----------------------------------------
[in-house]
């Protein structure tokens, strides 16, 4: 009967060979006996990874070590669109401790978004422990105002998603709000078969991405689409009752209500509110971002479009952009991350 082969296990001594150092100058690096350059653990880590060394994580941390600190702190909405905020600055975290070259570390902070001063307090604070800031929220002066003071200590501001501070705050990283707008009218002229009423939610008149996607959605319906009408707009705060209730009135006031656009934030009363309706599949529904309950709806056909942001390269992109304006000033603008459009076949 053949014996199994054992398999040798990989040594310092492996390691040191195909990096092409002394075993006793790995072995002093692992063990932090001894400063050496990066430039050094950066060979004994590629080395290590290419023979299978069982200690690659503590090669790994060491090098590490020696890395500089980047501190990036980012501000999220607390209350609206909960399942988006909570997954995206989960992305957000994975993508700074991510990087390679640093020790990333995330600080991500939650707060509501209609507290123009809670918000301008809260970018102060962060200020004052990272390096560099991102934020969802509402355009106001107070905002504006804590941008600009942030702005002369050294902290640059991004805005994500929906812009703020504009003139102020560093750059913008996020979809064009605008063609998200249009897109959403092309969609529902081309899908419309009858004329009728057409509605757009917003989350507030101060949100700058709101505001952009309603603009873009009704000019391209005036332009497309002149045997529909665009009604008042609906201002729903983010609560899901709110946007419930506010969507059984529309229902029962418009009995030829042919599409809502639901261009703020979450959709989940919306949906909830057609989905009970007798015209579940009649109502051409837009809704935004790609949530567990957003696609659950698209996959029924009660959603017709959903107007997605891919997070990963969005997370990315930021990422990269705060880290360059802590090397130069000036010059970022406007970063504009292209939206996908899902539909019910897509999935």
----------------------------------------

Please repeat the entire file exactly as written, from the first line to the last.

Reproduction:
[in-house]
């Protein structure tokens, strides 16, 4: 009967060979006996990874070590669109401790978004422990105002998603709000078969991405689409009752209500509110971002479009952009991350 082969296990001594150092100058690096350059653990880590060394994580941390600190702190909405905020600055975290070259570390902070001063307090604070800031929220002066003071200590501001501070705050990283707008009218002229009423939610008149996607959605319906009408707009705060209730009135006031656009934030009363309706599949529904309950709806056909942001390269992109304006000033603008459009076949 053949014996199994054992398999040798990989040594310092492996390691040191195909990096092409002394075993006793790995072995002093692992063990932090001894400063050496990066430039050094950066060979004994590629080395290590290419023979299978069982200690690659503590090669790994060491090098590490020696890395500089980047501190990036980012501000999220607390209350609206909960399942988006909570997954995206989960992305957000994975993508700074991510990087390679640093020790990333995330600080991500939650707060509501209609507290123009809670918000301008809260970018102060962060200020004052990272390096560099991102934020969802509402355009106001107070905002504006804590941008600009942030702005002369050294902290640059991004805005994500929906812009703020504009003139102020560093750059913008996020979809064009605008063609998200249009897109959403092309969609529902081309899908419309009858004329009728057409509605757009917003989350507030101060949100700058709101505001952009309603603009873009009704000019391209005036332009497309002149045997529909665009009604008042609906201002729903983010609560899901709110946007419930506010969507059984529309229902029962418009009995030829042919599409809502639901261009703020979450959709989940919306949906909830057609989905009970007798015209579940009649109502051409837009809704935004790609949530567990957003696609659950698209996959029924009660959603017709959903107007997605891919997070990963969005997370990315930021990422990269705060880290360059802590090397130069000036010059970022406007970063504009292209939206996908899902539909019910897509999935």